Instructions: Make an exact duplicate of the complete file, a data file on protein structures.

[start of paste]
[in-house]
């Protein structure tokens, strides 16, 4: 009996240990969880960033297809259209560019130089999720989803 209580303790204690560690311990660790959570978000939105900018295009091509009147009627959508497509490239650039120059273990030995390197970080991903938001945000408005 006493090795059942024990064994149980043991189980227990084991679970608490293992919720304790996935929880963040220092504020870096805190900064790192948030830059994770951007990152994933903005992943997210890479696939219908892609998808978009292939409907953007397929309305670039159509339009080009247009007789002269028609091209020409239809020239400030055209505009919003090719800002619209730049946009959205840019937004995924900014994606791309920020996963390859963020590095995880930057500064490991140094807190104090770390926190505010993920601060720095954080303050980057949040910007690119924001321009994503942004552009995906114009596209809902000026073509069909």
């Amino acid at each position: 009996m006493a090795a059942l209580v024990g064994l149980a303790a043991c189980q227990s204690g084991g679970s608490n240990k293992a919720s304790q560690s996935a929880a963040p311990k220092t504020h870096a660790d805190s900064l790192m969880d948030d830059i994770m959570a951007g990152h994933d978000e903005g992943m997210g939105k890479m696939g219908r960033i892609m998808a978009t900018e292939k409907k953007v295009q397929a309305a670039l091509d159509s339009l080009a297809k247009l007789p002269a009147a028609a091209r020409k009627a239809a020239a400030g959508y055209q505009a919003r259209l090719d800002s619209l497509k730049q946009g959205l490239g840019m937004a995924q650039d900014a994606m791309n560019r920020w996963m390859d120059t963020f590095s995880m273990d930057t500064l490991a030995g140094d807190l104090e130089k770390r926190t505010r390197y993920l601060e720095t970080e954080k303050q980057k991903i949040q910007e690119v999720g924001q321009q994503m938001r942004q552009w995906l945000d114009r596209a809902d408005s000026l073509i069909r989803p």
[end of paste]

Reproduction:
[in-house]
């Protein structure tokens, strides 16, 4: 009996240990969880960033297809259209560019130089999720989803 209580303790204690560690311990660790959570978000939105900018295009091509009147009627959508497509490239650039120059273990030995390197970080991903938001945000408005 006493090795059942024990064994149980043991189980227990084991679970608490293992919720304790996935929880963040220092504020870096805190900064790192948030830059994770951007990152994933903005992943997210890479696939219908892609998808978009292939409907953007397929309305670039159509339009080009247009007789002269028609091209020409239809020239400030055209505009919003090719800002619209730049946009959205840019937004995924900014994606791309920020996963390859963020590095995880930057500064490991140094807190104090770390926190505010993920601060720095954080303050980057949040910007690119924001321009994503942004552009995906114009596209809902000026073509069909």
């Amino acid at each position: 009996m006493a090795a059942l209580v024990g064994l149980a303790a043991c189980q227990s204690g084991g679970s608490n240990k293992a919720s304790q560690s996935a929880a963040p311990k220092t504020h870096a660790d805190s900064l790192m969880d948030d830059i994770m959570a951007g990152h994933d978000e903005g992943m997210g939105k890479m696939g219908r960033i892609m998808a978009t900018e292939k409907k953007v295009q397929a309305a670039l091509d159509s339009l080009a297809k247009l007789p002269a009147a028609a091209r020409k009627a239809a020239a400030g959508y055209q505009a919003r259209l090719d800002s619209l497509k730049q946009g959205l490239g840019m937004a995924q650039d900014a994606m791309n560019r920020w996963m390859d120059t963020f590095s995880m273990d930057t500064l490991a030995g140094d807190l104090e130089k770390r926190t505010r390197y993920l601060e720095t970080e954080k303050q980057k991903i949040q910007e690119v999720g924001q321009q994503m938001r942004q552009w995906l945000d114009r596209a809902d408005s000026l073509i069909r989803p």